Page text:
Note: Git is now the preferred method for contributing to Tiki, please see the Git Workflow for instructions (and update them where necessary).

You can now simply make a merge request at https://gitlab.com/tikiwiki/tiki/merge_requests thanks to the Git and SVN combined workflow


How to Submit Tiki Code Changes

Here are step-by-step instructions on how to submit Tiki code changes under two different situations: when using a hosted server and when using your own PC as a server for development purposes. How to get commit access and Where to commit are recommended reading before starting these instructions.

Although the process is a little different for each situation, the basic idea is the same. First, you check out the developer version you wish to make changes to. Checking out means downloading the entire developer version from the repository (SourceForge.net) to your server using a SVN program. An SVN program is used because it will keep track of the changes you make and allow you to upload only the changed files to the repository. The entire Tiki program is downloaded (not just the files you want to change) so that you can install and test the Tiki version with your changes. After making and testing your changes, you commit them to the repository using the SVN program, which means your changed files are uploaded into the repository, creating a new Tiki development version that includes your changes.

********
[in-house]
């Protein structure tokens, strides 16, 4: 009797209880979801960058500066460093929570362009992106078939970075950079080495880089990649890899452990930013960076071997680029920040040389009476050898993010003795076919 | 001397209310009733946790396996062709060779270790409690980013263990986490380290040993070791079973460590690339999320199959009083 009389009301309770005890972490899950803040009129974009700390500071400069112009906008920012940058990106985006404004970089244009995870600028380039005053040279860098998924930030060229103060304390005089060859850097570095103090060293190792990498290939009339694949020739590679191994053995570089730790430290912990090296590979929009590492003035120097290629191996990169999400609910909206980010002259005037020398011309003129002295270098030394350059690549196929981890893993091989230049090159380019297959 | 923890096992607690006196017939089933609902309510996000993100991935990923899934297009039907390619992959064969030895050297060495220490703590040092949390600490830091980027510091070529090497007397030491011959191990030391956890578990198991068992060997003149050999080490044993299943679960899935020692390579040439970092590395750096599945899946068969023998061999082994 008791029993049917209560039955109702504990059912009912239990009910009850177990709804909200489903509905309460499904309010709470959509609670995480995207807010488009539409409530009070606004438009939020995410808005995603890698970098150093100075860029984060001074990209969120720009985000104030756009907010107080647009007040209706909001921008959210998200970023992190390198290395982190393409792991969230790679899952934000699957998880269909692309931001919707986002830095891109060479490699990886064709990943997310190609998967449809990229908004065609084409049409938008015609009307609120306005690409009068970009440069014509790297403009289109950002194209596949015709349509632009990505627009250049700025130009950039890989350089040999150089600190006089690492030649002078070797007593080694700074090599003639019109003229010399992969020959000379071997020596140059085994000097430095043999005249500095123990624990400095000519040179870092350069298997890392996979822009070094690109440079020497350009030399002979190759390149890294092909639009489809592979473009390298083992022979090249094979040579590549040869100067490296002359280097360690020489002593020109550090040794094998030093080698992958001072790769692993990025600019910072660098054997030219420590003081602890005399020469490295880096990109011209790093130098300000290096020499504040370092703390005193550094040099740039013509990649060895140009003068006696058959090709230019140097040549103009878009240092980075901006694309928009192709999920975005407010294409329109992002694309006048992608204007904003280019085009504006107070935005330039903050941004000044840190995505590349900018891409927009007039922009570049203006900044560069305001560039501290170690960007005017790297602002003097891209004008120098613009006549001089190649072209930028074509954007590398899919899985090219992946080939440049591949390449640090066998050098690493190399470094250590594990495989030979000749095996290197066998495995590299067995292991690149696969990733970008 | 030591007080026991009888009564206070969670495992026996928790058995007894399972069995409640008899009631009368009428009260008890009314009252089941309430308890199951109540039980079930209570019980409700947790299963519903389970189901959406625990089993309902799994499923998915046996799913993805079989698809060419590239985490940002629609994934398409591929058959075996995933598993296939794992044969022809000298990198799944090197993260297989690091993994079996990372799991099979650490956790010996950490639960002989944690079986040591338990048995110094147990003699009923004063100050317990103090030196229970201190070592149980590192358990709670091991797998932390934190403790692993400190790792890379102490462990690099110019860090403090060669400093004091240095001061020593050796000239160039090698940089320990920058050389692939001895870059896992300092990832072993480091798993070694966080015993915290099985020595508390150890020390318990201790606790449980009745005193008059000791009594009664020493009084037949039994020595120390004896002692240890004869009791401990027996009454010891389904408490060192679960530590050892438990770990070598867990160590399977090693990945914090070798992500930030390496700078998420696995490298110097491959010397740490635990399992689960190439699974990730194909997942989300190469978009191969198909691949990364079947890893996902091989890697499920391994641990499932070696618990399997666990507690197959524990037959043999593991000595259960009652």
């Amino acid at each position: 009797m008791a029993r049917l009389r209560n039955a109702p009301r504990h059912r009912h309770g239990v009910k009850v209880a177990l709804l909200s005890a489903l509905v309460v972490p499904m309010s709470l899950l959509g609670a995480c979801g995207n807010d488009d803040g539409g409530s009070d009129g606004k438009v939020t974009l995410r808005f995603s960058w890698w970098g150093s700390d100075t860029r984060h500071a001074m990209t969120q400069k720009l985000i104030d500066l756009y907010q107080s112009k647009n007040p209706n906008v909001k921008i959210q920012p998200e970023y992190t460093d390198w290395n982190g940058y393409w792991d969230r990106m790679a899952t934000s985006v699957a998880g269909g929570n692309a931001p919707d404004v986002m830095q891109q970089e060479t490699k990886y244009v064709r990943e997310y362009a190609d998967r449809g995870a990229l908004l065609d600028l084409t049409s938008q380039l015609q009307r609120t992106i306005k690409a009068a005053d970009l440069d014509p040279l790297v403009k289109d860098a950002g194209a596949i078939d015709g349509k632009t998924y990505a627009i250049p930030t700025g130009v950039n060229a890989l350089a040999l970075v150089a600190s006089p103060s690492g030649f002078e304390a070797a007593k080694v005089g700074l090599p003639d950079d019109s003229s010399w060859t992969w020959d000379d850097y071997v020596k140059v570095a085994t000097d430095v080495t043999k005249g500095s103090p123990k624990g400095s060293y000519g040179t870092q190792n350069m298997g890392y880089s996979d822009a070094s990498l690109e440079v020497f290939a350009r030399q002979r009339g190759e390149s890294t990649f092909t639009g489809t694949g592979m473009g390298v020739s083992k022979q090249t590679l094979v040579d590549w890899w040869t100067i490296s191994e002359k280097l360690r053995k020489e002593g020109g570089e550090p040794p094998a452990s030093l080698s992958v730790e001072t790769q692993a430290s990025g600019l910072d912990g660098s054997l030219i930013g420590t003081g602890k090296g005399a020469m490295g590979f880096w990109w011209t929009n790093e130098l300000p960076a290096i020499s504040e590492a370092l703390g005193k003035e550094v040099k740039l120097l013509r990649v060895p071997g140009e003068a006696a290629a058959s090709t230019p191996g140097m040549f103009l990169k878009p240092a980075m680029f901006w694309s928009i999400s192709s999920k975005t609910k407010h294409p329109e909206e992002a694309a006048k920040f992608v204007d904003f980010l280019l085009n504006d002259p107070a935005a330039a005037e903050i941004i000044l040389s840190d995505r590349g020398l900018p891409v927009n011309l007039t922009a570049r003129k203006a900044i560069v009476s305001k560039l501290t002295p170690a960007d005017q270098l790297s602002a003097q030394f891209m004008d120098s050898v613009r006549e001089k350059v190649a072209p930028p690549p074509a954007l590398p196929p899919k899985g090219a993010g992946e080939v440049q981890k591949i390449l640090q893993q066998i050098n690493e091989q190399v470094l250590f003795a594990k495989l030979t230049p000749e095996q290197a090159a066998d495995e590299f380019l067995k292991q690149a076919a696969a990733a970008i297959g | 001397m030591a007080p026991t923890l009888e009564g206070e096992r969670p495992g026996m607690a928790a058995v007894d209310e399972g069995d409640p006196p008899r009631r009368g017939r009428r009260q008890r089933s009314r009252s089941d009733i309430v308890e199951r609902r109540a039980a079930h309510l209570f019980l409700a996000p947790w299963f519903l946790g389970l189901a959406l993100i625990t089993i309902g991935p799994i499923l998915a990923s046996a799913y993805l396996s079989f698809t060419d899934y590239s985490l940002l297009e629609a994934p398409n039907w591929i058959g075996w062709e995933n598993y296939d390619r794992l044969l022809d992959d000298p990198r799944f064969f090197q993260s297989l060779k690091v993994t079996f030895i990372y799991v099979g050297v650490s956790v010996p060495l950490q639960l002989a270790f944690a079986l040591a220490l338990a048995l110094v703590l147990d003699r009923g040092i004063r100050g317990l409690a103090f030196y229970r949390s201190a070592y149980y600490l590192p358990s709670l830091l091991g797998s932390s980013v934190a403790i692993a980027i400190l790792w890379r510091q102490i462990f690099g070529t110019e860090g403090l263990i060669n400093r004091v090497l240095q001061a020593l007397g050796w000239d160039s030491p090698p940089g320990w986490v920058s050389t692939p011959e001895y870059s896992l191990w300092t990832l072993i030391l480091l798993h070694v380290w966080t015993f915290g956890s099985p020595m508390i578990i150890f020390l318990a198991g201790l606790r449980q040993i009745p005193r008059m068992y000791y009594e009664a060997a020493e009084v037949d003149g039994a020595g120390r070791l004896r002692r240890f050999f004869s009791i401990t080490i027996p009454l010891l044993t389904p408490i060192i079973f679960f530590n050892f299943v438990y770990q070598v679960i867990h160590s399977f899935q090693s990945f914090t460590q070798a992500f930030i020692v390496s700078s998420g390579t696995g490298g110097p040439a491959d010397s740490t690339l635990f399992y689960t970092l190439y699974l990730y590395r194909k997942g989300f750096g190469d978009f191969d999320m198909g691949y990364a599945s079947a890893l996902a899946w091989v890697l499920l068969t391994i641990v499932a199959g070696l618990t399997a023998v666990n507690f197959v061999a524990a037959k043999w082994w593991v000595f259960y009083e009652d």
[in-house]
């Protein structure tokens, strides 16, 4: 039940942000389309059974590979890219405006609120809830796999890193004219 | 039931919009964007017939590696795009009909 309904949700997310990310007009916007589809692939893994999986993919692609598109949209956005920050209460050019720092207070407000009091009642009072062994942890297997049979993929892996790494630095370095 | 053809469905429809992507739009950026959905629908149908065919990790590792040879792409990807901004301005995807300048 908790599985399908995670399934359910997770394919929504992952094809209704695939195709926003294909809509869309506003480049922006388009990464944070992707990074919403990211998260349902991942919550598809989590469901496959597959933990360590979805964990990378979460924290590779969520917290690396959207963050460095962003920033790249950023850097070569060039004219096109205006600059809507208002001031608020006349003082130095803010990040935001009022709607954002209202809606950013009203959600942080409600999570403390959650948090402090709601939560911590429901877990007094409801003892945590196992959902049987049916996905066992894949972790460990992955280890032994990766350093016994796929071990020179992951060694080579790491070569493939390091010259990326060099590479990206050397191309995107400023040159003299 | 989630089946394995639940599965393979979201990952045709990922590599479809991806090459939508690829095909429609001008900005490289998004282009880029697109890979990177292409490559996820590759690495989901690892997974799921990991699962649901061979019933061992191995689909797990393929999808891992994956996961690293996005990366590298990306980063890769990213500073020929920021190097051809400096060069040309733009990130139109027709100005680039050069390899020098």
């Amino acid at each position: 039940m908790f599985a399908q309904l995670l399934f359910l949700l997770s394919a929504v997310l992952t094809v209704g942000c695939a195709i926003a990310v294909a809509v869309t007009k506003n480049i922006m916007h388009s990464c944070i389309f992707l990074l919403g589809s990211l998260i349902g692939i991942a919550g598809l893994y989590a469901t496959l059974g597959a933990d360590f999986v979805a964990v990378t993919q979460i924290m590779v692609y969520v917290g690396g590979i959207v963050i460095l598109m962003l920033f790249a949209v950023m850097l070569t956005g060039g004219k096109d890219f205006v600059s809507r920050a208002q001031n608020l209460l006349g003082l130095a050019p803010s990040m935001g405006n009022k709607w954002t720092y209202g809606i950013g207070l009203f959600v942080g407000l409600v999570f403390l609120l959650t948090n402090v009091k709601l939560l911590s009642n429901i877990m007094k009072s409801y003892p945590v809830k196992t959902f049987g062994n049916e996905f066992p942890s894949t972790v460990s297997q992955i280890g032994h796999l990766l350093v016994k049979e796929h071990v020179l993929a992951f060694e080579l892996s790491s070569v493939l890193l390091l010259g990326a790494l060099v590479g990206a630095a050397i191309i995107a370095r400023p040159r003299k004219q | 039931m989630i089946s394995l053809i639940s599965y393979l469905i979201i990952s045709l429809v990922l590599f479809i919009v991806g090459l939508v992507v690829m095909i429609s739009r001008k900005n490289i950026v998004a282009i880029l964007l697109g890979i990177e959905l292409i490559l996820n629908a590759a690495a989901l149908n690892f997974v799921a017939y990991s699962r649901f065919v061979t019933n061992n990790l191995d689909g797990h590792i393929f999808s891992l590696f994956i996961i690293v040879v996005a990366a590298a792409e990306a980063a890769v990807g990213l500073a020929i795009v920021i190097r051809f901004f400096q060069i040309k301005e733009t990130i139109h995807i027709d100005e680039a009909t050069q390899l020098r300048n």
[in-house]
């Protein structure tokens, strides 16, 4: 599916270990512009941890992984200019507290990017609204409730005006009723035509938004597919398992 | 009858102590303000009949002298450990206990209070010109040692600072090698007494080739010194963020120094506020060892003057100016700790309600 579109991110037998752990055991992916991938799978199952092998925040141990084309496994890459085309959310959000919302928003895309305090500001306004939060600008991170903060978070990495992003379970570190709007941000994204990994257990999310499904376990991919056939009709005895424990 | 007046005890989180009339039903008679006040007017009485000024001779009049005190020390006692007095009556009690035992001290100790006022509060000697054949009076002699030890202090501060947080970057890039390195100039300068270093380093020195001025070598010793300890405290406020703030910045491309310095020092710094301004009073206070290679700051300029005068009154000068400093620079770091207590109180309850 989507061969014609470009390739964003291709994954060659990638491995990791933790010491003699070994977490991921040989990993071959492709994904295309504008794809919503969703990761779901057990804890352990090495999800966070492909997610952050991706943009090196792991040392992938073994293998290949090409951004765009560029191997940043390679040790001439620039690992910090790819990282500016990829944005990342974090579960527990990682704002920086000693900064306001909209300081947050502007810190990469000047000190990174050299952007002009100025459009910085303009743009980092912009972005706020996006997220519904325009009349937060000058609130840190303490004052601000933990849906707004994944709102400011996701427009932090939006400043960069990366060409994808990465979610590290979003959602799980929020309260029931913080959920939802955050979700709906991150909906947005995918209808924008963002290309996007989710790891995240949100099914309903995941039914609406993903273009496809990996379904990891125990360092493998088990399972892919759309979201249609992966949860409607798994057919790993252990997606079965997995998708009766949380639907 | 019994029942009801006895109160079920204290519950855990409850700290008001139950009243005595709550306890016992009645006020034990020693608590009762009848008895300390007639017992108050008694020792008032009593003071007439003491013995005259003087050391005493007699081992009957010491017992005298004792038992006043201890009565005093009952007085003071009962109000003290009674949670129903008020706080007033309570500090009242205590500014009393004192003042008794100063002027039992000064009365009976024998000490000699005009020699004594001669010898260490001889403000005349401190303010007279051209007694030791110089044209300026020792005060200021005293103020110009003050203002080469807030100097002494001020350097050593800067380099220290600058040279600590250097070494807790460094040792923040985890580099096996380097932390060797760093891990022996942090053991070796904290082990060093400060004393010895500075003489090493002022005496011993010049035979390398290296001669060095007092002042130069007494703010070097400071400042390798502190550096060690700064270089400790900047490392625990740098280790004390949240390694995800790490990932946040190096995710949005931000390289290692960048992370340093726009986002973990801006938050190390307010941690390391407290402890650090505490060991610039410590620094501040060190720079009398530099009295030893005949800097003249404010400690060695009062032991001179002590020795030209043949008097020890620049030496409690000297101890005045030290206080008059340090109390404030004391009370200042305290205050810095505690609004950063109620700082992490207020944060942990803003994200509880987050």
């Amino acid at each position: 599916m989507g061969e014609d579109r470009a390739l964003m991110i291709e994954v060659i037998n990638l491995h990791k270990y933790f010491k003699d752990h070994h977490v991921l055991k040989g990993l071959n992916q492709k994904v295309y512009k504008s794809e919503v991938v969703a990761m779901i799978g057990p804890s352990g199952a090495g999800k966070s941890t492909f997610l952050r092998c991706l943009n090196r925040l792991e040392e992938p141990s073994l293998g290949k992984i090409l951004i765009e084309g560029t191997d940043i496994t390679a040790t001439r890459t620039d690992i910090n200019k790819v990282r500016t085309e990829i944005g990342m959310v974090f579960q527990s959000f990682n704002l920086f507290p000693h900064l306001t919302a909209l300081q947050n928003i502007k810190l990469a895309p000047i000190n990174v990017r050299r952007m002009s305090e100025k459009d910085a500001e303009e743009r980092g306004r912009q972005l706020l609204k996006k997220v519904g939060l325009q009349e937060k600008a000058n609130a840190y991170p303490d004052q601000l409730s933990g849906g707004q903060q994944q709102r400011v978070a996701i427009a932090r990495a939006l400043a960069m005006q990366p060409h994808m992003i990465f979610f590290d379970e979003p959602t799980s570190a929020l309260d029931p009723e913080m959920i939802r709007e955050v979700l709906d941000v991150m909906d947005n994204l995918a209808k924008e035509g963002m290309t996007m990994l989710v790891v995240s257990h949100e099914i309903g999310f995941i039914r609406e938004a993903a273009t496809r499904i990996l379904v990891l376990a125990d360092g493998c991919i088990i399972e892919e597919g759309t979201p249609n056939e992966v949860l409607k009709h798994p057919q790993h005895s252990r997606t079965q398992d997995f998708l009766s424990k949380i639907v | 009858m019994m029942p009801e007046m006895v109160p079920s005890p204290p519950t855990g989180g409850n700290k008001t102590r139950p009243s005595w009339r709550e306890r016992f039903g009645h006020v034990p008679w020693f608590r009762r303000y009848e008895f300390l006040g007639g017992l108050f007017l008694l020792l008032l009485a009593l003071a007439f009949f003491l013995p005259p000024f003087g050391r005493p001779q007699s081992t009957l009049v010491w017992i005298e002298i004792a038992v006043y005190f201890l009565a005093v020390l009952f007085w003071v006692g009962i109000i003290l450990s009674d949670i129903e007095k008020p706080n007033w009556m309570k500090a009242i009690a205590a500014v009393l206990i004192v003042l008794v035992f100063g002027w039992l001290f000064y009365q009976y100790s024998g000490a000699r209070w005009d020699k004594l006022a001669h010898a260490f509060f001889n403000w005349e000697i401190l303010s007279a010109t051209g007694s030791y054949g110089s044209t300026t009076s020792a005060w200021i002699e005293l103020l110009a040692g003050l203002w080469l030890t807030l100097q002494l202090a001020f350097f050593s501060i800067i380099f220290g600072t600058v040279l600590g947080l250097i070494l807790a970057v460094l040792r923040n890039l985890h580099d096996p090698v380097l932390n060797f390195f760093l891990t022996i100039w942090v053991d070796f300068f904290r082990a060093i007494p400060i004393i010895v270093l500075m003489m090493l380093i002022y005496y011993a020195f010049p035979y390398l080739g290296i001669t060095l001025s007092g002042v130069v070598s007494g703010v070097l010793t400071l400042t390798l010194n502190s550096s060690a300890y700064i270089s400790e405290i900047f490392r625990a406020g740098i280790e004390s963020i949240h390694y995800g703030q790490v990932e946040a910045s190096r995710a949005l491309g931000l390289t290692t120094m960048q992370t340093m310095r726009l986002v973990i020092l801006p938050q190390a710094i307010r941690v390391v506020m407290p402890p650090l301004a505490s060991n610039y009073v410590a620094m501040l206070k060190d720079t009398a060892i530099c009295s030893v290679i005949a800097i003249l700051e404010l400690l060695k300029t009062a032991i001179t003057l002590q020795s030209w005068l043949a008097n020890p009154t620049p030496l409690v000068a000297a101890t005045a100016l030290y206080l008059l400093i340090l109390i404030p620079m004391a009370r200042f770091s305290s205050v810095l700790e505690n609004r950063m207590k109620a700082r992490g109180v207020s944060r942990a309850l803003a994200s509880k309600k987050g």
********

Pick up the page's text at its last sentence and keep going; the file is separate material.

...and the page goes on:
Below, the processes for both situations (hosted server and PC as the server) are described.

Prerequisites

In Either Situation

The following are must-haves in order to commit whether you are using a hosted server or your own PC as the server:

  • SourceForge Account: You will need to have an account at SourceForge.net - click here to register for one.

  • Project Administrator Permission: A Tiki Project Administrator will need to grant you permission to write to the code repository by adding your SourceForge username to the Tiki project as a developer. Project Administrators are listed at http://sourceforge.net/projects/tikiwiki/develop.

  • Decide Version: There are different developer versions that changes can be made to. Before you begin, decide or get advice on which version you should download and make changes to. See Where to commit for more information. Which version you intend to change affects the path you will need to specify when checking out and downloading those files. The paths for the different versions can be found at SourceForge.net at https://svn.code.sf.net/p/tikiwiki/code/.

With a Hosted Server

The following are must-haves in order to commit on a hosted server in addition to the general prerequisites noted above: